Suns President Lon Babby issued a statement upon Beasley’s release that read, “The Suns were devoted to Michael Beasley’s success in Phoenix. However, it is essential that we demand the highest standards of personal and professional conduct as we develop a championship culture. Today’s action reflects our commitment to those standards.”

New General Manager Ryan McDonough added, “We have high standards for all of our players. We expect them to represent the team and the community in a positive manner both on and off the court.”

It was the equivalent of the Suns telling Beasley directly “We don’t want you anywhere near our franchise anymore.”

Beasley has never lived up to his selection as the No. 2 overall pick in the 2008 NBA draft, either personally or professionally, nor has he lived up to the $28.0 million he’s guaranteed himself thus far into his NBA career. In this context, it would appear as if the logical choice would be for him to simply fade away from the league in a cloud of marijuana smoke.

Read more…

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Heat send Michael Beasley to Timberwolves

July 9th, 2010 No comments

The cloud of mystery that has surrounded the stay of Michael Beasley in South Florida for the past two seasons has been lifted. The talented but troubled forward will be traded to the Minnesota Timberwolves, as previously speculated.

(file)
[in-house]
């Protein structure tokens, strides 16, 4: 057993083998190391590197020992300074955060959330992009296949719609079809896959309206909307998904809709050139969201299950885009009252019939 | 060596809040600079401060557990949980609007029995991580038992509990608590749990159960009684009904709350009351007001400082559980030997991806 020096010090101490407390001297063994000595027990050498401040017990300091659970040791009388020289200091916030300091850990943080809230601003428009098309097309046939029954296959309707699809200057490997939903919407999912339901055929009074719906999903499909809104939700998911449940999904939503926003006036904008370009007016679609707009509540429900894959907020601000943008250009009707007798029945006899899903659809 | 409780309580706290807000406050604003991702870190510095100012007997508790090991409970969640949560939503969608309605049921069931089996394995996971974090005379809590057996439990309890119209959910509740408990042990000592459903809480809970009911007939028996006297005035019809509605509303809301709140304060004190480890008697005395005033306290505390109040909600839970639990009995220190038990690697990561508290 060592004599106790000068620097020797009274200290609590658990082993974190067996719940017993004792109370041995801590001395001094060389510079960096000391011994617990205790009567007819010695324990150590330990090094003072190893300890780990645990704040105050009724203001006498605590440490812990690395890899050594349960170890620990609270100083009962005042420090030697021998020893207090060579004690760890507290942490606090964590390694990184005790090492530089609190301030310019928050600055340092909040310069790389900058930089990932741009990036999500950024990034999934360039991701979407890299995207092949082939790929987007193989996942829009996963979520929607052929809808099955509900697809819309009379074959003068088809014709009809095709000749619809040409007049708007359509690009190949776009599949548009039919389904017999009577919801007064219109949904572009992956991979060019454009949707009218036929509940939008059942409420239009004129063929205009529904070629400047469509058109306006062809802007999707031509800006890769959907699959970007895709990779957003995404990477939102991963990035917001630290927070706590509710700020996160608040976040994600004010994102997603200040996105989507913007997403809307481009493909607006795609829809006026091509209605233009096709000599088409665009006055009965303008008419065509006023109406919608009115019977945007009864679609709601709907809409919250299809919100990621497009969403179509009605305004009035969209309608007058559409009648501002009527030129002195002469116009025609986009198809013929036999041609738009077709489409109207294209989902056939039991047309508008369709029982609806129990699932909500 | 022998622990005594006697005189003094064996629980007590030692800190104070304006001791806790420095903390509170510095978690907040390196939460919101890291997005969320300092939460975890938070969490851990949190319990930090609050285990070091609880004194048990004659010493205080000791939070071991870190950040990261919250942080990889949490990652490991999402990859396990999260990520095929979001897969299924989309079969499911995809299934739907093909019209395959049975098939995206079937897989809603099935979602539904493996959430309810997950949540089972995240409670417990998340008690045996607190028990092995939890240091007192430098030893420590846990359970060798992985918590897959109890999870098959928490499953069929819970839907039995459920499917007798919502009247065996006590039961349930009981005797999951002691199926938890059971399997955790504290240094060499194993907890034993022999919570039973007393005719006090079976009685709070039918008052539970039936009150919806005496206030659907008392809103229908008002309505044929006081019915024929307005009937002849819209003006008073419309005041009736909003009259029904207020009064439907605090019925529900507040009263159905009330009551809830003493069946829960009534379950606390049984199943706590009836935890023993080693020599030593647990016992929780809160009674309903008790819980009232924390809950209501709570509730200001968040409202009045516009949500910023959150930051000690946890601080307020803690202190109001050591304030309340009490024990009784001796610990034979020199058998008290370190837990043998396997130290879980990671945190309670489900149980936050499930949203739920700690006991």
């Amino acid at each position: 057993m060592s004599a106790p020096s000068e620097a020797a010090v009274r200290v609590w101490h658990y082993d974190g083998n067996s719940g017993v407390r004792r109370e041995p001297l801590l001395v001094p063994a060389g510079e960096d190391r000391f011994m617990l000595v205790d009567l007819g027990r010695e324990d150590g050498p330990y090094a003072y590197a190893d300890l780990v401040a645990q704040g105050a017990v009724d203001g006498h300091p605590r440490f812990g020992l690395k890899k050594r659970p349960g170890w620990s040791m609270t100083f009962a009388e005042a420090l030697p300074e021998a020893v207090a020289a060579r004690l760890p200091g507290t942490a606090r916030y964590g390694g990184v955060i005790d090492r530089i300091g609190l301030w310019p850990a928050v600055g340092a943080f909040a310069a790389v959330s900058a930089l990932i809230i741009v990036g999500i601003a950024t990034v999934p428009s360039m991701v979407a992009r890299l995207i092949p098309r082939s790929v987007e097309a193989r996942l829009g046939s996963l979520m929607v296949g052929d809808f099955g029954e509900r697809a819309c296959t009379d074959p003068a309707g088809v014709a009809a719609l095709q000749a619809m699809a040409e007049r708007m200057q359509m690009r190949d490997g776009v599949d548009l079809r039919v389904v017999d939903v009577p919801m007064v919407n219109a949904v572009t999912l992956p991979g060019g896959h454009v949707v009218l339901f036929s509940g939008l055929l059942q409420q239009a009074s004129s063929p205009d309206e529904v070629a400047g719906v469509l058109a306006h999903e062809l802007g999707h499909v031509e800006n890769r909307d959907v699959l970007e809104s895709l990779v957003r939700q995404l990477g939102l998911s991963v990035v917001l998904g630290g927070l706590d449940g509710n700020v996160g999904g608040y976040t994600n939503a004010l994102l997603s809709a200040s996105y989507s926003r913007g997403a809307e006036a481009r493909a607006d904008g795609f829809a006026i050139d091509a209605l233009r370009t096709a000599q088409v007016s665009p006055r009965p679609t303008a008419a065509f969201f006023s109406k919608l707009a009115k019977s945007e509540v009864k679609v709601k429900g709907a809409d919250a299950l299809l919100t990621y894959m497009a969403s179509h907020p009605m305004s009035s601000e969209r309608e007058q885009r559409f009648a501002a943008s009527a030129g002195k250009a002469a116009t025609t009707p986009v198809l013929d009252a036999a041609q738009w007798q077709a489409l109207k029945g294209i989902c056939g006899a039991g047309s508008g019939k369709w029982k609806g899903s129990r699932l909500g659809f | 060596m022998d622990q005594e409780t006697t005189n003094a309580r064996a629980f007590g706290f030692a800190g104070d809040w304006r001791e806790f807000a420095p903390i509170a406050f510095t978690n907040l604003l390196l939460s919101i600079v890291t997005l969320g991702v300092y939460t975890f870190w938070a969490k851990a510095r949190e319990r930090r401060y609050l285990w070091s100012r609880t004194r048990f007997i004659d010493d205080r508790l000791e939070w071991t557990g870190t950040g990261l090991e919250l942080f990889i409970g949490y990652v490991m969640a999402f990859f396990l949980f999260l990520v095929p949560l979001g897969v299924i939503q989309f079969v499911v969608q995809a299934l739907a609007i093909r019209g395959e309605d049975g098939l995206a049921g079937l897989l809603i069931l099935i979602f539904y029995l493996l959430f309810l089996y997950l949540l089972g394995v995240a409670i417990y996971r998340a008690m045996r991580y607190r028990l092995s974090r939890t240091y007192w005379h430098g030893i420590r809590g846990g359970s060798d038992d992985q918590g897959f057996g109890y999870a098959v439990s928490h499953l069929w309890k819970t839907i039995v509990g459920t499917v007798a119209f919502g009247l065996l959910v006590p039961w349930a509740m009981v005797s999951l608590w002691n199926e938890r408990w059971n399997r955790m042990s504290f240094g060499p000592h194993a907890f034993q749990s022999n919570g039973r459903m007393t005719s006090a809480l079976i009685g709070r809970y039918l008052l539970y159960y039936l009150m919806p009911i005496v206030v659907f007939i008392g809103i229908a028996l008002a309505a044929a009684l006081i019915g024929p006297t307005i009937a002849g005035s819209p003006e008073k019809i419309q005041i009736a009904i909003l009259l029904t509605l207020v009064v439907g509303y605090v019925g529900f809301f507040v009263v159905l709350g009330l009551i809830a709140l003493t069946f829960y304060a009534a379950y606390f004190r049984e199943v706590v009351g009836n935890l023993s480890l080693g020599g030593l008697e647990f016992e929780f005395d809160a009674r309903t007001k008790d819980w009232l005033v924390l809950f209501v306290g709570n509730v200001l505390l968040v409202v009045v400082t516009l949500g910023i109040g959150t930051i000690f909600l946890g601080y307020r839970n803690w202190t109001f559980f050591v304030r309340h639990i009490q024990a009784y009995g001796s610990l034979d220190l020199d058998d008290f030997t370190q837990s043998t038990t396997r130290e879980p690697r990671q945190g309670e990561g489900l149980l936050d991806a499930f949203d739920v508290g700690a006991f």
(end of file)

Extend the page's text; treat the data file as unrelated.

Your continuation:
Per Marc Stein and Chad Ford of ESPN:

The Miami Heat have found a trade taker for Michael Beasley that will create more salary-cap space for the dramatic transformation of their roster.

Sources close to the situation told ESPN.com that the Heat have agreed on a trade that will send Beasley to the Minnesota Timberwolves, who can absorb Beasley’s contract into their salary-cap space.

Minnesota, according to sources, will complete the trade by sending Miami a second-round pick in 2011. The Wolves and Heat, sources said, have also agreed to swap an unspecified future first-round pick.

While the consideration offered for Beasley does not seem like much of a return in exchange for the young and promising second overall pick from the 2008 NBA Draft, Pat Riley has bigger plans in mind. The $5.0 million in salary cap space gained is enough to guarantee maximum contracts for each of Wade, James and Bosh, with an additional $2,149,883 to spare.

However, Riley has already secured commitments from each that they would be willing to shave money off their deals in order to acquire additional talent. It seems likely that the savings will therefore be re-directed to fill more pressing needs in the rotation.

Three-point specialists Mike Miller and Kyle Korver as well as point guard Derek Fisher, all unrestricted free agents, could be among the targets. The Heat has reportedly made an offer to Miller, which was to expire at midnight, in the range of $27 million to $30 million over five seasons. The executed Beasley transaction could be a signal that Miller has accepted the offer.